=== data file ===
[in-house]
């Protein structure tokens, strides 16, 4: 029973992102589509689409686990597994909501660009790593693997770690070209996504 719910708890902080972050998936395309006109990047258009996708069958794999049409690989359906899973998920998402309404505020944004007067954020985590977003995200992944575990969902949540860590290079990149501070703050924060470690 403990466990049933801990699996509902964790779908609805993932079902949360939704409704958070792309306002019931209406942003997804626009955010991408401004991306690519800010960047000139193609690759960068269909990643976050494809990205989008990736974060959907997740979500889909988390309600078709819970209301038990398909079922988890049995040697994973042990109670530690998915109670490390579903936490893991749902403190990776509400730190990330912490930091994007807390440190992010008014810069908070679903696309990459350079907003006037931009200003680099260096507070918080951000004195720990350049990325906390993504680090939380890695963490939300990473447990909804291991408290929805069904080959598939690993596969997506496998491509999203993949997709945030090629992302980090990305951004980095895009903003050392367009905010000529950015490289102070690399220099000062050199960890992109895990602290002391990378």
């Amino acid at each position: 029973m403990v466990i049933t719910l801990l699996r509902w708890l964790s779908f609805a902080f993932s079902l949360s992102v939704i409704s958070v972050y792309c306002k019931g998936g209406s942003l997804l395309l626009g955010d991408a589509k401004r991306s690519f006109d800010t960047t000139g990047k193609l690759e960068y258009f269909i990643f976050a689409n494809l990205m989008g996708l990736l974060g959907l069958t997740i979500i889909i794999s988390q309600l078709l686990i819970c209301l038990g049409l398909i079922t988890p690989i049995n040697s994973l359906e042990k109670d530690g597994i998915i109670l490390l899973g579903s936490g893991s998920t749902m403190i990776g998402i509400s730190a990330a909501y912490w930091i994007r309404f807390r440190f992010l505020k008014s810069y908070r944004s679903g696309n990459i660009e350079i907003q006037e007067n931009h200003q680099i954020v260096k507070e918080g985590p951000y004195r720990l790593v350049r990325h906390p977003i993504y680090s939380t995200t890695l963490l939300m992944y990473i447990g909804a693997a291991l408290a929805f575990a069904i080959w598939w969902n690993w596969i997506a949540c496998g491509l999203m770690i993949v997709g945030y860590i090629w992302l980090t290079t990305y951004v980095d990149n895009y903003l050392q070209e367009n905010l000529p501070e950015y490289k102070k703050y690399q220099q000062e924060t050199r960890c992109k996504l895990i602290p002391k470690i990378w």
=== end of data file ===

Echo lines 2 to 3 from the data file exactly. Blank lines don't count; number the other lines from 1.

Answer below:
């Protein structure tokens, strides 16, 4: 029973992102589509689409686990597994909501660009790593693997770690070209996504 719910708890902080972050998936395309006109990047258009996708069958794999049409690989359906899973998920998402309404505020944004007067954020985590977003995200992944575990969902949540860590290079990149501070703050924060470690 403990466990049933801990699996509902964790779908609805993932079902949360939704409704958070792309306002019931209406942003997804626009955010991408401004991306690519800010960047000139193609690759960068269909990643976050494809990205989008990736974060959907997740979500889909988390309600078709819970209301038990398909079922988890049995040697994973042990109670530690998915109670490390579903936490893991749902403190990776509400730190990330912490930091994007807390440190992010008014810069908070679903696309990459350079907003006037931009200003680099260096507070918080951000004195720990350049990325906390993504680090939380890695963490939300990473447990909804291991408290929805069904080959598939690993596969997506496998491509999203993949997709945030090629992302980090990305951004980095895009903003050392367009905010000529950015490289102070690399220099000062050199960890992109895990602290002391990378």
């Amino acid at each position: 029973m403990v466990i049933t719910l801990l699996r509902w708890l964790s779908f609805a902080f993932s079902l949360s992102v939704i409704s958070v972050y792309c306002k019931g998936g209406s942003l997804l395309l626009g955010d991408a589509k401004r991306s690519f006109d800010t960047t000139g990047k193609l690759e960068y258009f269909i990643f976050a689409n494809l990205m989008g996708l990736l974060g959907l069958t997740i979500i889909i794999s988390q309600l078709l686990i819970c209301l038990g049409l398909i079922t988890p690989i049995n040697s994973l359906e042990k109670d530690g597994i998915i109670l490390l899973g579903s936490g893991s998920t749902m403190i990776g998402i509400s730190a990330a909501y912490w930091i994007r309404f807390r440190f992010l505020k008014s810069y908070r944004s679903g696309n990459i660009e350079i907003q006037e007067n931009h200003q680099i954020v260096k507070e918080g985590p951000y004195r720990l790593v350049r990325h906390p977003i993504y680090s939380t995200t890695l963490l939300m992944y990473i447990g909804a693997a291991l408290a929805f575990a069904i080959w598939w969902n690993w596969i997506a949540c496998g491509l999203m770690i993949v997709g945030y860590i090629w992302l980090t290079t990305y951004v980095d990149n895009y903003l050392q070209e367009n905010l000529p501070e950015y490289k102070k703050y690399q220099q000062e924060t050199r960890c992109k996504l895990i602290p002391k470690i990378w």